Vela Eyes is a relatively new indie-pop act right out of San Francisco that combines a huge, spaciously synthesized sound with the personality and camaraderie one can only find in decades-old friends. It’s a perfect fusion of the rawness of punk influences with the technical proficiency and sampling-song mapping of a DJ set.
The group has been playing packed shows throughout the Bay since its inception mere months ago, most recently an album release party for its first EP, The Pleasure Sunrise, last week at the Elbo Room. Get to know Vela Eyes before the band’s next local gig (you’ve got ‘till July 26):
SFBG So you guys don’t have a van and had to come up with a crazy wacky maneuver to get your gear back from your record release show?
Julia Johari We had to make three trips to get all of our stuff there. But at the end of the night we realized we didn’t want to make multiple trips to get our stuff back. So I just remember Nate being like “I’m going to tape the merch to the hood of my car!”
Ian Zazueta Luckily I brought that big roll of red duct tape. I knew it would come in handy.
SFBG Tell me about playing the Elbo Room for the record release show.
Jef Pauly I actually had the place in mind after playing there a few times. It’s got a very intimate atmosphere and packs a crowd close together.
Nate Higley That’s a P.C. answer. Truth is we knew we couldn’t sell out Mezzanine.
JJ We knew we would be able to pack Elbo Room.
Florie Maschmeyer And the sound was really important, we’ve always felt we sounded really good in the Elbo Room.
IZ It’s kind of a give and take. You want a location that’s a good fit for you, but you don’t want to sacrifice a good on-stage sound or the sound that’s directed at the audience.
SFBG Where does your sound start?
FM We kind of conceptually write. For example, I would call and be like “I just had the weirdest dream, you want to hear me out?”
IZ And I would honestly take notes and stuff while she was talking and start coming up with some things. Then Florie would add some more and we’d build a song around it. Then Nate brings in a lot of creativity and musical contrast and intelligence to it. We’re finally starting to develop our style.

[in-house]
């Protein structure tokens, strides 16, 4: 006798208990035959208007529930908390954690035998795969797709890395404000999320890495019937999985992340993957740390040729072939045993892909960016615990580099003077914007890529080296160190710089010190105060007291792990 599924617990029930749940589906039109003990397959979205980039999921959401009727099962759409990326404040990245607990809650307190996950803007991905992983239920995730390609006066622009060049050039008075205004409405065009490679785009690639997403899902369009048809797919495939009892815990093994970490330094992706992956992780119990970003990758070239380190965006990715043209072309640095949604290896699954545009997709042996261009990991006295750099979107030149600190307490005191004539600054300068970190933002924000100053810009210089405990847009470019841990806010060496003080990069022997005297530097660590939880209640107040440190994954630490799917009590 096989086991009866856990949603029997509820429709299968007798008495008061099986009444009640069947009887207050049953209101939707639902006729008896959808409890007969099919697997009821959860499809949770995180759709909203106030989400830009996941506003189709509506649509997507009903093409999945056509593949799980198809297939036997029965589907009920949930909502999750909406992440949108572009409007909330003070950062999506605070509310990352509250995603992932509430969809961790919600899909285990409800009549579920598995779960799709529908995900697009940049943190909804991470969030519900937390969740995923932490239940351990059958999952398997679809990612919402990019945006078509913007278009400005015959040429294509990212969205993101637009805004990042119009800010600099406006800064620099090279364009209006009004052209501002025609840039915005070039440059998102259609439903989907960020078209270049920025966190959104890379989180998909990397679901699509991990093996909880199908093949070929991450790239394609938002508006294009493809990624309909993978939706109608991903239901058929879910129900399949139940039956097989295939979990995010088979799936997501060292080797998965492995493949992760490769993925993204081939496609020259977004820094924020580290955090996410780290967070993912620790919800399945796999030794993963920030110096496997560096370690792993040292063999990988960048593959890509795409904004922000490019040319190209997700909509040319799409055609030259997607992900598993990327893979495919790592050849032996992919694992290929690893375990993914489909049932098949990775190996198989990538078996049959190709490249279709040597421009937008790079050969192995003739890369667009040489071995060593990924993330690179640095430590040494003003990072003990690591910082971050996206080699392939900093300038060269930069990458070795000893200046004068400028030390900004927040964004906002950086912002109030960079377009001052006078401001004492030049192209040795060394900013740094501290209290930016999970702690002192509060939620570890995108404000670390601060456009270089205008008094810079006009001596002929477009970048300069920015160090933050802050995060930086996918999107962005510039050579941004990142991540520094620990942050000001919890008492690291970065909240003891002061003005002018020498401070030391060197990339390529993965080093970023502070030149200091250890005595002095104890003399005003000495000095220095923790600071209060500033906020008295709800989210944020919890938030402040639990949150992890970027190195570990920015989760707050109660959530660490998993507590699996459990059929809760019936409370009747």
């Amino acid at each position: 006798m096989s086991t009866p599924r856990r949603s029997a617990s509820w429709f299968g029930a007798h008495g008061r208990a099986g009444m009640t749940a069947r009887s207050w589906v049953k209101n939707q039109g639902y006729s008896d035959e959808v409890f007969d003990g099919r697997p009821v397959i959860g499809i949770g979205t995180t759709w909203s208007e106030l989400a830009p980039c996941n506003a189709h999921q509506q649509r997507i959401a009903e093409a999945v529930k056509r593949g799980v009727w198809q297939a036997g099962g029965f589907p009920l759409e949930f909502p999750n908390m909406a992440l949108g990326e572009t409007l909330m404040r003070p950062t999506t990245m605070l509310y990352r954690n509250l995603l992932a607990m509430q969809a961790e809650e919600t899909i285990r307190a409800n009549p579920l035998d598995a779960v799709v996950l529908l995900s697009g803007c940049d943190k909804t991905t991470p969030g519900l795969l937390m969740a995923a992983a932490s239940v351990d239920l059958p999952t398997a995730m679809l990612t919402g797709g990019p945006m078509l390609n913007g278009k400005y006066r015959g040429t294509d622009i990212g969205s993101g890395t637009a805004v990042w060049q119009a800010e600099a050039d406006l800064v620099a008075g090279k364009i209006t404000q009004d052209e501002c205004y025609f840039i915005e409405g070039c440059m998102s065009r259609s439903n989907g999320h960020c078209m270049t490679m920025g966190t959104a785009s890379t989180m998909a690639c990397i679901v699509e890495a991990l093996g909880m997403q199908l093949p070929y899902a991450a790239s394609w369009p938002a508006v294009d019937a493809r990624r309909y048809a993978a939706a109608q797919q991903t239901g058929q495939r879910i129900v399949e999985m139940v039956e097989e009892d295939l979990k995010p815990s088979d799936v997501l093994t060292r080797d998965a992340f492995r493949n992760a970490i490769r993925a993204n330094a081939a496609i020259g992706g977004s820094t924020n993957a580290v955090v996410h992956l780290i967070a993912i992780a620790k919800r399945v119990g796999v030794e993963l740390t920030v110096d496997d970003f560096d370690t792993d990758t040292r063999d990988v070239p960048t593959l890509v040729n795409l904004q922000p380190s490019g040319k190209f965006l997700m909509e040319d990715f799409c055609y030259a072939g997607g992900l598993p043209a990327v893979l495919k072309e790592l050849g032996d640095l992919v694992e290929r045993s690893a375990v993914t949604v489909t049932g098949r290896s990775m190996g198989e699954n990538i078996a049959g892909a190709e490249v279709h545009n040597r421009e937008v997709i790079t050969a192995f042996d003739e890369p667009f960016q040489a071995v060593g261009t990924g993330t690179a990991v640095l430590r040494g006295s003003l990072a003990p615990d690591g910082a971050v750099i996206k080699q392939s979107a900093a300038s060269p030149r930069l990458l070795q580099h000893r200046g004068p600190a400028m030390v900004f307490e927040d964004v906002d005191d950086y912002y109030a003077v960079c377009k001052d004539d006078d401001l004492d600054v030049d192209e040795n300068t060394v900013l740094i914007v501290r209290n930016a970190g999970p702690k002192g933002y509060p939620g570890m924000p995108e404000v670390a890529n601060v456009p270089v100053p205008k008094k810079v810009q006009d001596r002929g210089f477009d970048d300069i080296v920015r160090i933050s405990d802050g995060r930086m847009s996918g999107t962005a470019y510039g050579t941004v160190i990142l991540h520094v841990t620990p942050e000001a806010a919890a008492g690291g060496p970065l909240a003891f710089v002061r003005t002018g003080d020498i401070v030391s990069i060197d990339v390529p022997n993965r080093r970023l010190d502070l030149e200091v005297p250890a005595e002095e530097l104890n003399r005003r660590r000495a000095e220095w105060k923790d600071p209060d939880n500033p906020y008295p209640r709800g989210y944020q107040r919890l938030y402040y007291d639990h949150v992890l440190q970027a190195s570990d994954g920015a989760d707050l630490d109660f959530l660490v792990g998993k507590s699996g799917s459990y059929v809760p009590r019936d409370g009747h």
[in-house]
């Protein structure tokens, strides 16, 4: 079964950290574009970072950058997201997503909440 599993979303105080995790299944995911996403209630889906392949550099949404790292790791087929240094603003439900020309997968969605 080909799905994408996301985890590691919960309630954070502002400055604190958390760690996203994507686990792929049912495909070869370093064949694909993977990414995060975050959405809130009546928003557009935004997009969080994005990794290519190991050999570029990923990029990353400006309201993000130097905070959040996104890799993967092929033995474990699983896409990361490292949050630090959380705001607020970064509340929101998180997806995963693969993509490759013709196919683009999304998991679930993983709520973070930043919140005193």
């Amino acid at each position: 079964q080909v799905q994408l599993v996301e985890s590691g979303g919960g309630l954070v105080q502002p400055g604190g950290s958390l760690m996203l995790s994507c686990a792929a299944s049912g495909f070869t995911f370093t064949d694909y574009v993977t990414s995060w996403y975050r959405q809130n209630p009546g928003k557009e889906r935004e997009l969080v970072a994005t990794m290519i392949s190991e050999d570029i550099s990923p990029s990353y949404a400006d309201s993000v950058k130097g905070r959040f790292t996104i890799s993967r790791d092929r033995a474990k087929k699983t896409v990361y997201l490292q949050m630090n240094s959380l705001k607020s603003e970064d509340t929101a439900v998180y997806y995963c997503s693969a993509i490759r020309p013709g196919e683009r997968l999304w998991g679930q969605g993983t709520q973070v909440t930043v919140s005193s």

NH Yeah, it doesn’t take like a year to write a song anymore! [Laughs]
JP We’re basically hitting phase two now that we’re a “real band.”
IZ Oh, you mean since you joined the band! [Everyone laughs]
JP Well, did you have any drummer before me?
IZ Yeah we did, it was called Logic Pro and it wouldn’t talk back. [Everyone laughs]
SFBG So Jef, as a drummer, you always play to a click track?
JP Every practice, every show.
IZ For me, who creates a lot of our sequences and samples, having someone who can be able to do that adds so much more to our creativity and allows so much more potential for pushing our product. A lot of people would see playing to a click as being more rigid, but once we establish the right tempo to the song, in terms of manifesting a product, it gives us so much more freedom.
SFBG So any time I see you guys play live anywhere it will have the exact same tempo?
FM Especially because we have trigger sequences that happen all throughout the track.
SFBG The trigger sequences are something you’ve designed ahead of time to drop at a specific point with the metronome in the course of the song without physically having to push a button to turn whatever sound on?
FM Yeah, it’s in the song already. So Jef gets the count-in and then the song starts.
JP There really is no room for messing up. There’s just a count-off at the beginning and if I miss the start, it’s all over.
SFBG On multiple occasions I’ve heard you refer to your music as “the product,” what does this mean?
FM We refer to it as product because it takes our music and makes it a sellable package. That’s what you have to do if you want to be in the music industry, you need to have a product, which means your image, your music, your presence. In the end that’s what we pay for, that’s what we record and what we sell. It’s always important that we think of the product as a whole because we’ve got so many different songwriters in this. Egos can battle, but we always agree on what’s good for the project. The music is a separate entity who’s not one individual person. At different points anyone in the band might be leading the song, but it always comes down to what’s right for the product, the band as the whole is separate from us individually at this point.
SFBG What, in one sentence, is the selling point for me to come to your next show?
FM It’ll be a sexy kick in the teeth. I think you’ll love it.
SFBG So let’s close this out with another awesome rock and roll story, shall we?
FM Remember when we got all hammered and passed out in the music studio, sleeping on the floor, spooning? Then I pissed my pants.
IZ No, the funny thing is that she tried to blame me. Like, after she peed all over me. Florie’s like “how do you know it wasn’t you?”
SFBG Were you playing a show beforehand or something?
NH No, this was just a typical Thursday night.